Quantcast Melissa's Story | NFCA
Skip Navigation Links

Melissa's Story

 
12/7/2011

My 5 year old daughter Reagan was diagnosed with celiac disease in February 2011. We had been searching for the cause of her failure to thrive, microcephaly, and malnutrition for almost 3 years.

When Reagan was 5 months old, she was diagnosed with dysphasia and we had to thicken all her liquids.  One year later, in April 2008, Reagan stopped eating and drinking. She refused everything for 5 days. At a routine pulmonologist appointment on that 5th day, we learned that Reagan had dropped off her growth curve to the 2nd percentile and that her head had stopped growing and she was way below the curve. They showed us in the office how to put a feeding tube down Reagan's nose and sent us home on a waiting list to be admitted to the children's hospital.  The following day, Reagan was admitted and she spent 6 days in the hospital. No diagnosis was found at that time, and we were sent home with her eating and drinking a minimal amount and on full tube feeds.  Two months later, I weaned her off the feedings and she was eating and drinking somewhat normally.

Fast forward to January 2009. Reagan was 2 and went on another feeding strike. After 2 days, I put a feeding tube down her nose and gave her a 500cc feeding overnight. She woke up in the morning and vomited up almost the entire feed.  I called her GI clinic and they told me to take her to the ER and that they were admitting her. This time she spent 9 days in the hospital. She had numerous tests done and was under anesthesia three times. The blood tests for celiac disease were negative, but I was told that the biopsy looked suspicious for celiac. Despite that, they said they weren't going to diagnose it at that time.

While in the hospital, Reagan had a g-tube (a permanent feeding tube) placed in her stomach. We went home with a new formula called Elecare that is amino acid based and used for allergies and eosinophilic esophagitis. Reagan gained weight better on this than she ever had. We continued on wondering what was wrong. The nurse practitioner at the GI clinic would always start her on different medications, but none ever worked. She would also tell me to take her to an allergist, but the GI doc disagreed. I listened to the doctor.

Reagan's bowel movements have always been bulky, foul, frequent and loose. In October 2010, her bowel movements got worse. I decided that we had checked everything else and it was time to see an allergist. They continued to get worse and I called the GI. They ordered a stool culture and we found out that Reagan had salmonella. I took her to see the allergist anyway, and after prick tests and patch tests, we learned that she is allergic to egg, soy, garlic and onion. Funny, she looked like she was reacting badly to wheat on the 48 hour check on the patch test, but was negative at 72 hours.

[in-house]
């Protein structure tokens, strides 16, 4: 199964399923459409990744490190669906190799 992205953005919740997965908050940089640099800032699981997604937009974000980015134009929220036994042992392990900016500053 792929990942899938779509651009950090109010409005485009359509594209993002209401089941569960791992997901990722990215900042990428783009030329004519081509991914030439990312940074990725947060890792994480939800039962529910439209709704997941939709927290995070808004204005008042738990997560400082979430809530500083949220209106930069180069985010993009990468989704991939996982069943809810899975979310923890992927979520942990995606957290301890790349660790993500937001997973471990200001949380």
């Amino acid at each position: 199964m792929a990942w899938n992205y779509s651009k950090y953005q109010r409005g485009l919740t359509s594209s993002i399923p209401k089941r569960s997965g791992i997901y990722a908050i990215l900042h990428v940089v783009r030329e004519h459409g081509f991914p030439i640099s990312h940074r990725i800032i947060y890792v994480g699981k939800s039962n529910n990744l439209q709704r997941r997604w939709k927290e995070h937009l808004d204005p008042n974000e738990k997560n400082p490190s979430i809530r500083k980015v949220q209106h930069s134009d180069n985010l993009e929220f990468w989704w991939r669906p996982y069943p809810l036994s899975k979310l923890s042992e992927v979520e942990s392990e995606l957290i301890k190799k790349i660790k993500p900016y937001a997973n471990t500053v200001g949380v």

The allergist wanted her to have another endoscopy and sigmoidoscopy done; he was sure she had celiac. Her GI doctor agreed that we should rescope her and repeat the blood tests. Again, the blood tests were negative but the biopsy was clearly positive. She started going gluten-free in February. It hasn't been easy, and I'm having a hard time getting my ex-husband to be diligent. Reagan is learning what she can and can't eat and when I tell her she can't have something she asks me what's in it. If I tell her it will hurt her tummy she understands. She even tells me what will hurt her.

Reagan has been eating great on the gluten-free diet, and I have not given her a tube feeding in 2 months. She has maintained her weight at 33 lbs. I wonder if she hadn't contracted salmonella, would she have been diagnosed? It was a blessing in disguise for sure!

I have suffered my whole life with constipation and have had migraines since I was 7. I've also had unexplained abdominal pain for most of my adult life and I have fibromyalgia. On the days that I don't consume any gluten, I feel so much better. I am on my way to getting myself diagnosed.

[Note: It is important to maintain a normal gluten-containing diet prior to getting tested for celiac disease. Eliminating gluten before the test could affect the accuracy of test results.]

Related Content:

 

You know the problem. Now be the solution.

Restore Health. Reclaim Lives. Donate Today »

 
  • Have you or your family members been diagnosed?
    Complete our celiac disease symptoms checklist today to find out if you are at risk of having celiac disease or non-celiac gluten sensitivity ('gluten sensitivity').  We can help improve your quality of life!
  • Stay Informed!
    Join our monthly newsletter to receive news, updates, and tips for healthy gluten-free living and information about celiac disease. Sign-up for the monthly e-mail newsletter